Stanley George Little

Uploaded by :

Neil McGuire

Relative :

Grandfather

Rank :

Lance Corporal

Regiment :

Intially the Cavalry then transferred to the Yorkshire Light Infantry

Service :

Army

Served :

France

Place of Birth :

Witham, Essex

Died :

Unknown

As a 17 year old in 1911 Stanley found himself working as a Hall Boy at a grand house in Bedfordshire - the Mansion House, Old Warden Park Bigglesworth - which was owned by Colonel Shuttleworth of the 7th Hussars. Within three years, Stanley had moved to Eton Square where he became a footman.

The year 1914 was a momentous one as the world found itself embarking on the war which was supposed to end all wars. Along with thousands of British men Stanley felt it was his duty to fight for King and Country. “Well I joined up on 8th August 1914 after a night out with the boys.” The nature of the war meant there was less need for cavalry units and as a result, Stanley and the rest of his unit were transferred to the Yorkshire Light Infantry Regiment.

Stanley fought in various battles with the most famous being the Battle of The Somme - one of the largest battles of World War One. It began on July 1st 1916 and ended over four months later. The Somme in particular, has come to epitomize the horror of trench warfare with the casualty figures for the British Army alone reaching a staggering 60,000 on the first day alone. Before the Battle concluded, the British would go on to suffer a total of 420,000 casualties before its conclusion in November 2016.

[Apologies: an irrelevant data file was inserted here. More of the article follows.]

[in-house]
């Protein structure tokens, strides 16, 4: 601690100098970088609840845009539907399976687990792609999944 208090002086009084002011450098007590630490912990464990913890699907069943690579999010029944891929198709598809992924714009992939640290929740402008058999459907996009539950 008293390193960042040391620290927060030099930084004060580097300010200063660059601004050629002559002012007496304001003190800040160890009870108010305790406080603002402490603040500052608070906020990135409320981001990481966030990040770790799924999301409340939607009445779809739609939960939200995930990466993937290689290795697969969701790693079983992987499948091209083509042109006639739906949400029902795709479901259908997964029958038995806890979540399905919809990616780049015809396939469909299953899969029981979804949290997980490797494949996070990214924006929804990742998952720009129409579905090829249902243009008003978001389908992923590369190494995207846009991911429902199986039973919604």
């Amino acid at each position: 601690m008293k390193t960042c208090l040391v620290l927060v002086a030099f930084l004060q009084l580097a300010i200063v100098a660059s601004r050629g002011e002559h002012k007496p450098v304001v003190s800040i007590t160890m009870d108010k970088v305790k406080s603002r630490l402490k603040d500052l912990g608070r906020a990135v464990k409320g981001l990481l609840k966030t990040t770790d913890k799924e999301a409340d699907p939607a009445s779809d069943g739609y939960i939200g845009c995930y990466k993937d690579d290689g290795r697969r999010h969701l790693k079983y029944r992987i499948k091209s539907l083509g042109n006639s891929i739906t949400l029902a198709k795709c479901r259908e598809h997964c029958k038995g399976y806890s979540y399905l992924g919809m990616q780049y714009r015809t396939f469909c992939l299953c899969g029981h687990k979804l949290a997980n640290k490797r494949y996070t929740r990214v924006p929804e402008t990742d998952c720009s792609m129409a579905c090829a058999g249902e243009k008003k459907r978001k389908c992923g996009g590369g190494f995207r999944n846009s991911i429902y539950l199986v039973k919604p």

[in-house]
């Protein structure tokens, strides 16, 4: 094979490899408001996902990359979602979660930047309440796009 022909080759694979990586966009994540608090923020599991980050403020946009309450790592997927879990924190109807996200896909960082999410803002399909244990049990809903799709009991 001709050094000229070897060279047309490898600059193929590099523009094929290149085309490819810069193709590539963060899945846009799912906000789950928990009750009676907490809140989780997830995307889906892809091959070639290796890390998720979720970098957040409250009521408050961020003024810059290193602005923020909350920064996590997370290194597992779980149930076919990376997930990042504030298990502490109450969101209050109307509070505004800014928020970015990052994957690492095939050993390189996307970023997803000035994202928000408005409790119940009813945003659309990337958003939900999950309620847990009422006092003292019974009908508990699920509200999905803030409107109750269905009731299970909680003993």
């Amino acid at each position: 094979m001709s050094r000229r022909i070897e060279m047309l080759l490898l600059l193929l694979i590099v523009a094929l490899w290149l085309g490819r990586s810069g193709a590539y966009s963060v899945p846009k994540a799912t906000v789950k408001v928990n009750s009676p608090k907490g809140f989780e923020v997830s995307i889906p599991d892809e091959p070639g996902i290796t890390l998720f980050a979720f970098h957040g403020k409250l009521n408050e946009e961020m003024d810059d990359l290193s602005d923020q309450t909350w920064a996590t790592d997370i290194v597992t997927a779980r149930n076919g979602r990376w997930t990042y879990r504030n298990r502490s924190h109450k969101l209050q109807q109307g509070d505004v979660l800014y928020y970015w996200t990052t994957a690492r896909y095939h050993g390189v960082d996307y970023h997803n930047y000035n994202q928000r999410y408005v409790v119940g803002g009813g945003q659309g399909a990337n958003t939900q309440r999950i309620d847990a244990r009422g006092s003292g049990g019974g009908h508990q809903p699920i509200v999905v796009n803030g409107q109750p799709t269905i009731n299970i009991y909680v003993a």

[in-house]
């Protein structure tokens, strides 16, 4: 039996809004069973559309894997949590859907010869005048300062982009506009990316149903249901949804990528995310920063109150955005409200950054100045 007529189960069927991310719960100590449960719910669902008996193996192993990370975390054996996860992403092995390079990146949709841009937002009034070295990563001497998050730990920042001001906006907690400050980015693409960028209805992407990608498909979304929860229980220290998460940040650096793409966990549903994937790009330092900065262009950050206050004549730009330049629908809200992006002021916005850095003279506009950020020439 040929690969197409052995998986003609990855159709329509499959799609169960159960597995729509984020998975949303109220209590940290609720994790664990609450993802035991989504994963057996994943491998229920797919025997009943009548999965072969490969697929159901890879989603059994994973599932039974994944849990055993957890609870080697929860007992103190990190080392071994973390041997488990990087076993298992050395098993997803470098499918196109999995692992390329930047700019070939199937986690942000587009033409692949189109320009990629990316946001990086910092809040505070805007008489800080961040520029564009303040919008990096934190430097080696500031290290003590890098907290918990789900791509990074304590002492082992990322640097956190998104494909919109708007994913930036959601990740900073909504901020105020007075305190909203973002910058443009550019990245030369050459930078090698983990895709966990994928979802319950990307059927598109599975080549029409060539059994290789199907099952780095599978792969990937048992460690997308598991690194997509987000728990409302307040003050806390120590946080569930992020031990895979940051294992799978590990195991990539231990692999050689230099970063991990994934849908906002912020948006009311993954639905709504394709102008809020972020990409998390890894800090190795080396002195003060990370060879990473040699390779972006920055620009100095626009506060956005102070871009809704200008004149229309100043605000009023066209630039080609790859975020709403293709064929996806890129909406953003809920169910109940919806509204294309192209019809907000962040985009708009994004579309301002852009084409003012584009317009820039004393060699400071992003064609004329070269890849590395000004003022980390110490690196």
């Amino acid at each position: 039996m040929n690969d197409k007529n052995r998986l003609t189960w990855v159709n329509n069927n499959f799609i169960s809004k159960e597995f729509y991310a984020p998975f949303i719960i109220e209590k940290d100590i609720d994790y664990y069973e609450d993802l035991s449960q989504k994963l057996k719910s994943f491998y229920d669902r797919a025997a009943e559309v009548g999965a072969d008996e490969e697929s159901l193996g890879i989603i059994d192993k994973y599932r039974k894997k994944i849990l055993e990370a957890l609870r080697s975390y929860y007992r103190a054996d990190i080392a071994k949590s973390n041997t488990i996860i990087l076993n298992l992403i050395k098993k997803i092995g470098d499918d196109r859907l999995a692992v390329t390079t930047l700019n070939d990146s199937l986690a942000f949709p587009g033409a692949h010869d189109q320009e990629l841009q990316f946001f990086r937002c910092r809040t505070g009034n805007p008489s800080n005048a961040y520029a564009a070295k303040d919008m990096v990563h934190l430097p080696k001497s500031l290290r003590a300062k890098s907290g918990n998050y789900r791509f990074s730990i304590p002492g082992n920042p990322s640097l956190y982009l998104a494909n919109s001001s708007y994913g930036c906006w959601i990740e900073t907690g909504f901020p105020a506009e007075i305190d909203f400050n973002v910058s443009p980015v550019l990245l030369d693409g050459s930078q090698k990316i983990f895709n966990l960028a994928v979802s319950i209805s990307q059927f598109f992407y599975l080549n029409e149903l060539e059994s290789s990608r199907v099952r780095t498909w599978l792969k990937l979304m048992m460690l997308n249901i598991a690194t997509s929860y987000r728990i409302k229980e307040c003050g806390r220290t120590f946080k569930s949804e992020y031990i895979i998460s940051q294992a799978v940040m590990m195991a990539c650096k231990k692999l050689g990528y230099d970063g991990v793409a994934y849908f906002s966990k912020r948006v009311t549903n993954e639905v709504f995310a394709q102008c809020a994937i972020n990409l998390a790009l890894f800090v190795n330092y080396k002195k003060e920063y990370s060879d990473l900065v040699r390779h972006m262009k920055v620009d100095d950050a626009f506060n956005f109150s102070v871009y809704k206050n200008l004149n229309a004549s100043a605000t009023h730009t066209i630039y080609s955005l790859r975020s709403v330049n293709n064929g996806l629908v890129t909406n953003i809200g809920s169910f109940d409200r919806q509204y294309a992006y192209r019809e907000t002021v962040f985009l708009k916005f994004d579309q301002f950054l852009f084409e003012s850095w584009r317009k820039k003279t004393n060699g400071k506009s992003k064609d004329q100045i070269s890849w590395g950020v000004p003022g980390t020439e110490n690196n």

Life in the trenches stayed with Stanley for the rest of his life: “I’ll never forget the smell of chloride and lime…you never get rid of it out there.” Talking about a particular day of fighting, he recalled “well they raided us about six in the afternoon and we actually saw them coming over the top.” Stanley’s company lost every officer that day, leaving his Sergeant to bravely lead the remaining men.

During the month of August 1916 Stanley was wounded in the chest and he was sent to a military hospital in France until 18 September 1916, when he was sent back to England. Luckily Stanley was transferred to The Royal Chelsea Hospital London to recuperate so he could be nearer his family in Essex. Due to the extent of his injuries, Stanley’s war was now over. He was awarded the Star Medal, a campaign medal for service in World War One awarded to soldiers who served in the battle fields of France.

After the war Stanley settled in Upminster, Essex and became a family man - working in London as a civil servant. Listen to his oral history recording by clicking on the link.